FHA Loan Down Payments Vs. Total Required Investment
The down payment and the other money you need at closing time are not considered the same thing; FHA home loan rules state that your down payment cannot be supplemented by the other out-of-pocket costs of the loan.
Hence the need in the FHA loan handbook, HUD 4000.1, to identify the down payment requirement and the total cash needed to close.
FHA Loan Rules for the Down Payment
HUD 4000.1 describes the down payment as a “minimum required investment” or MRI for short. The MRI for FHA home loans is 3.5% of the adjusted value of the property. This is the minimum requirement and may be a higher percentage depending on the borrower’s FICO scores and other factors.
FHA loan down payment funds must come from approved sources, and if the borrower brings gift funds from a third party as a portion (or all of) the down payment, the lender must verify the source of the gift funds, too.
What confuses some people is that the MRI-your down payment-is part of the larger amount of cash needed to close, the “total required investment.”
HUD 4000.1 cautions that that total required investment is the sum of the down payment AND other cash needed to close-your down payment is NOT the amount of the “total required investment.”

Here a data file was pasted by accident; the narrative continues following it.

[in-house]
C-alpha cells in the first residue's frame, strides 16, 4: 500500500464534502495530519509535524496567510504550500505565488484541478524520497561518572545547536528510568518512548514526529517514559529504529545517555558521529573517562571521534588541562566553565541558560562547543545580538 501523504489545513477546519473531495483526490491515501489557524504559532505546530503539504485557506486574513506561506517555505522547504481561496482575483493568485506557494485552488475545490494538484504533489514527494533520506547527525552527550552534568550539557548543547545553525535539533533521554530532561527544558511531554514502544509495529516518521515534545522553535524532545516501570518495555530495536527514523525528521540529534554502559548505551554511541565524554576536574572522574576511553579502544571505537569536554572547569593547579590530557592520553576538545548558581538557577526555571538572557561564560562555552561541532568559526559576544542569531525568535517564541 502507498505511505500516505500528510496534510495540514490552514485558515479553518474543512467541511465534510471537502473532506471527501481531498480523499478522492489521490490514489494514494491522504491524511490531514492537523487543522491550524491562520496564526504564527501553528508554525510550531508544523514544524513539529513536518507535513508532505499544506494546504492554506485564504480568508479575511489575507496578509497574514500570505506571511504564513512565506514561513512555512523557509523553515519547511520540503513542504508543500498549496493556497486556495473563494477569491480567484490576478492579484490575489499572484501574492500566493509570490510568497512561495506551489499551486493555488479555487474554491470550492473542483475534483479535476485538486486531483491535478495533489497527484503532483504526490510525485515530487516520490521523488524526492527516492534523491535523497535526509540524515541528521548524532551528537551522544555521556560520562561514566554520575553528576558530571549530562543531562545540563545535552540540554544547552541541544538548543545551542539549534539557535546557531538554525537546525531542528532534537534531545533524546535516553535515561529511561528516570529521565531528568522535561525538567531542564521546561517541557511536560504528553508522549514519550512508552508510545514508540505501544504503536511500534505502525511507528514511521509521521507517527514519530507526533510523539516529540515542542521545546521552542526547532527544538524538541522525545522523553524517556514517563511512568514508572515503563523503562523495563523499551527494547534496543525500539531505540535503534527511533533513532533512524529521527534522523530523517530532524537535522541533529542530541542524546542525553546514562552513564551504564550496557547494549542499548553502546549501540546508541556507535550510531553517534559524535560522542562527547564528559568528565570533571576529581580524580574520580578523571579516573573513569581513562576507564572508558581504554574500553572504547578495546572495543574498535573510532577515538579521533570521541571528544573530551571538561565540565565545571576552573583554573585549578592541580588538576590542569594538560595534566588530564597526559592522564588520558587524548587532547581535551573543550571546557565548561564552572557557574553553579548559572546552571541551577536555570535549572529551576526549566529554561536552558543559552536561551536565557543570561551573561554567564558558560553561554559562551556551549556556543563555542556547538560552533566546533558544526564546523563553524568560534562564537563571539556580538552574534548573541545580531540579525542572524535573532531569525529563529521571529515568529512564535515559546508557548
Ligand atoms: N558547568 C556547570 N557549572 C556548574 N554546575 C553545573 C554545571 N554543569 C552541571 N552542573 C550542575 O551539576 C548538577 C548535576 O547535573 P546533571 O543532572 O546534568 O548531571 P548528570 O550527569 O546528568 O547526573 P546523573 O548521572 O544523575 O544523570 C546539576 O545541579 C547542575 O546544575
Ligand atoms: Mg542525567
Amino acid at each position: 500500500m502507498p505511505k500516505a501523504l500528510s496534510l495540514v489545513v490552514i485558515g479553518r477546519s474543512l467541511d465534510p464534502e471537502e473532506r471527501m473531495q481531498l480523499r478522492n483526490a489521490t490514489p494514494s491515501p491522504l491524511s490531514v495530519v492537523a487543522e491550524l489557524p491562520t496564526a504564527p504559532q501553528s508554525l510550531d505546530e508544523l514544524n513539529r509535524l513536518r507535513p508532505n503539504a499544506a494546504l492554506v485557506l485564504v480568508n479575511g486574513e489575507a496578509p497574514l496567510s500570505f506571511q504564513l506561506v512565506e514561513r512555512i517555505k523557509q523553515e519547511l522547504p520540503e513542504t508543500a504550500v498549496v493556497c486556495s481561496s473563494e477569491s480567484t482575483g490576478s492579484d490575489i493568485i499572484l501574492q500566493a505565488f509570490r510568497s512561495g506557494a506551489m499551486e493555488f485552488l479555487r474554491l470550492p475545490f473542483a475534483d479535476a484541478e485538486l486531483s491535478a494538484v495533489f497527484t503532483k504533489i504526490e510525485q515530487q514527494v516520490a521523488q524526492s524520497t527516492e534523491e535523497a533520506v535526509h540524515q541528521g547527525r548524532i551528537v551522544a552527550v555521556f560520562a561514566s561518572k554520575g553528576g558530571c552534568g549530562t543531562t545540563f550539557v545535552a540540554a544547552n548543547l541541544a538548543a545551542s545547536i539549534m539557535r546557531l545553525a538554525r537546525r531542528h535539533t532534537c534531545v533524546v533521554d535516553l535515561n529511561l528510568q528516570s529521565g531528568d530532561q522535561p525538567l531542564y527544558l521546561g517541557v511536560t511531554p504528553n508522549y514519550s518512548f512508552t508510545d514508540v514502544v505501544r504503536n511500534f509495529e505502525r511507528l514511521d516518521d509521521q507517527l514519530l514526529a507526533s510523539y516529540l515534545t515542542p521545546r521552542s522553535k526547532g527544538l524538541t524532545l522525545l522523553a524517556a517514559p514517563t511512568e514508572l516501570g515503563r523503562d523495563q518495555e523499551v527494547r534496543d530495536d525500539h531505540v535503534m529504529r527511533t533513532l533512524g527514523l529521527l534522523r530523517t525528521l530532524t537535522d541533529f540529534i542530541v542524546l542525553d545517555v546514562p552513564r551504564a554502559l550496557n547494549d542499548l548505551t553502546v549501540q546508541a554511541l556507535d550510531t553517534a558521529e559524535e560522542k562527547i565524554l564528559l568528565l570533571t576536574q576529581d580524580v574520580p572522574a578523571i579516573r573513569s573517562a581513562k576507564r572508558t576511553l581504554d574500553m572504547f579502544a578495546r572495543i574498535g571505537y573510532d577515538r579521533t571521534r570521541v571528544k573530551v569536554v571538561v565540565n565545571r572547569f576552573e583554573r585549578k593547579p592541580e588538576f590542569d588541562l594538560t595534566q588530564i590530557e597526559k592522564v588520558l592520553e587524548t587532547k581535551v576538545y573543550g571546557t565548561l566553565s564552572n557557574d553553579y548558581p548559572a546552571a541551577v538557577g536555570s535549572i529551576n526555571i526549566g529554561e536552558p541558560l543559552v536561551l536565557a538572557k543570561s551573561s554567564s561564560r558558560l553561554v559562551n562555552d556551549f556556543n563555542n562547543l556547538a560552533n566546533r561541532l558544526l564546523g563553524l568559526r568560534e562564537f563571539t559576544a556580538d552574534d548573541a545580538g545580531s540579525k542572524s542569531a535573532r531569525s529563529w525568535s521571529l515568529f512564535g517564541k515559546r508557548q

Cash Needed to Close the FHA Mortgage Loan
Aside from the down payment, other cash may be required up front to close your mortgage.
A good example-most FHA loans today will require the payment of an Up Front Mortgage Insurance Premium at closing time. Borrowers can choose to finance this expense and include it in the loan amount rather than paying in cash, but the payment or financed amount must be 100% of the premium. No partial payments or financing is permitted.
You may need other cash to close the FHA home loan depending on the nature of the transaction, lender requirements, or other factors. But it cannot be stressed enough that this cash paid at closing time will not be counted in the amount of your FHA loan down payment.
Why Are Down Payment Requirements Different From Lender to Lender?
FHA loan rules for down payments and the total required investment (cash needed to close the loan) are not the only rules in play when you apply for a mortgage loan. Your lender’s standards may be higher than the FHA loan minimums.
Some lenders may require higher down payments for certain FICO score ranges than others. If you have good credit this may not be an issue, but there are plenty of borrowers who are not sure what FICO scores might require a higher down payment. Speak to a loan officer about your concerns to see what options are open to you for a new home loan.
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